Welcome to Brindle Historical Society website. Kindly hosted by ITMedics.

Follow this link to an article on Chorley Historical Society website about Ian Whyte, a past chairman of Brindle Historical Society and one of our founding members, who passed away in 2019.

http://www.chorleyhistorysociety.co.uk/nwsvws19/nwsvws1910.htm

Our next meeting with be held on Monday 15th March 2021 at 7.30pm.

This will be a Zoom meeting about

William P Hartley,

Jam Maker & Philanthropist

Rev Keith Richardson will tell us the story of how a 16 year old boy from Colne began what became a famous household name in food production. In addition to producing jam, he also became a great benefactor as his wealth grew.

Members will be receiving further information about the meeting in an email.

For non-members please email brindlehistoricalsociety@outlook.com for further information or to book a place.

 

Take care and stay safe!

            Everyone is welcome – become a member and enjoy a

            discount on every meeting.   An informative talk is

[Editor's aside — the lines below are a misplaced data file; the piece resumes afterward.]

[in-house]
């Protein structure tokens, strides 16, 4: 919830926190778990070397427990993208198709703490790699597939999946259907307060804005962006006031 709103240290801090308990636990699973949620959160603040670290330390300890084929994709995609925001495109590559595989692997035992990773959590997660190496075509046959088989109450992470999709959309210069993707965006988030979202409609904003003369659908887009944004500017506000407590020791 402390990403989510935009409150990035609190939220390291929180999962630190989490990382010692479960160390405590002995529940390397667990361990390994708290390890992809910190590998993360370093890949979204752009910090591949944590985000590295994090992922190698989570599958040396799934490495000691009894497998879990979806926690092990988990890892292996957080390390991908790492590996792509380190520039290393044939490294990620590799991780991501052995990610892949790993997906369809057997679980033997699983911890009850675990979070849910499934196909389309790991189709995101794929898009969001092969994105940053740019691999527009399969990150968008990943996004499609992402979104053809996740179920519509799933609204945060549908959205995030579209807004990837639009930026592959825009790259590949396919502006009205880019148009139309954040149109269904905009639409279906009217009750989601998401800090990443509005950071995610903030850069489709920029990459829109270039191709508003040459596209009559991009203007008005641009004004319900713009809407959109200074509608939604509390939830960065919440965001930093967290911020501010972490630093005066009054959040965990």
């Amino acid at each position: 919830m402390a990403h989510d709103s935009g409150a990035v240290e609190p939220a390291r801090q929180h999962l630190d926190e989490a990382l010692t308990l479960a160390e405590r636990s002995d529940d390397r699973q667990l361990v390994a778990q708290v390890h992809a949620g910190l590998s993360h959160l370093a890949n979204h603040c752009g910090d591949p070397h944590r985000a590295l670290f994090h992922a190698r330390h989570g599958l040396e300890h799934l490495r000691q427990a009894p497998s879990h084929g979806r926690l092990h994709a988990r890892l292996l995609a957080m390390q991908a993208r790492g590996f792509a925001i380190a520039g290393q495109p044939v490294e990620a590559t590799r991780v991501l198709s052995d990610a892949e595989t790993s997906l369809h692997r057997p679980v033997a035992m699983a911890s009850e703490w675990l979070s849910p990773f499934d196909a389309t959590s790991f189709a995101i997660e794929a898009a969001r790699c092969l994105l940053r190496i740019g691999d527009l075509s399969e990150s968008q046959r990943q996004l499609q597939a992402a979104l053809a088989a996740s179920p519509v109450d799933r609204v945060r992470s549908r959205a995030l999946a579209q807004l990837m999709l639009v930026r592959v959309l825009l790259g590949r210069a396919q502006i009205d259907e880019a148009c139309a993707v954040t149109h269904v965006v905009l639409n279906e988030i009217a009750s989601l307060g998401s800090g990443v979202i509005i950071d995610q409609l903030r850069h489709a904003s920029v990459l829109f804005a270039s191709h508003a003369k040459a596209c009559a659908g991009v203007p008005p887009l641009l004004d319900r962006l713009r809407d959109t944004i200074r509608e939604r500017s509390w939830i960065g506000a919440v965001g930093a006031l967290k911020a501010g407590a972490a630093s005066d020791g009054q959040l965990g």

followed by a question and answer session and tea or coffee and

biscuits.

Why not follow us on Facebook

 https://en-gb.facebook.com/BrindleHistoricalSociety/

Read about the History of Brindle and about the people that have lived here.

Formed in 2002, our Society exists to preserve the history of Brindle, one of the oldest Parishes in Lancashire, dating back to c1190.
Our website features all the latest news from the Society, details of our future meetings and events, information and news articles, and details of the local War Memorials.
As well as finding out about the past, you can read our book reviews and find information about the interesting places in the local area we have visited.

 

 

History of Brindle

Brindle is a small and ancient village set in farmland and bordered by the towns of Preston, Chorley and Blackburn

A Titanic Connection

Second Officer Charles Lightoller was the last Titanic survivor taken aboard Carpathia

Brindle Schoolmaster

In the summer of 1871, a young man set off to make the train journey north to the distant village of Brindle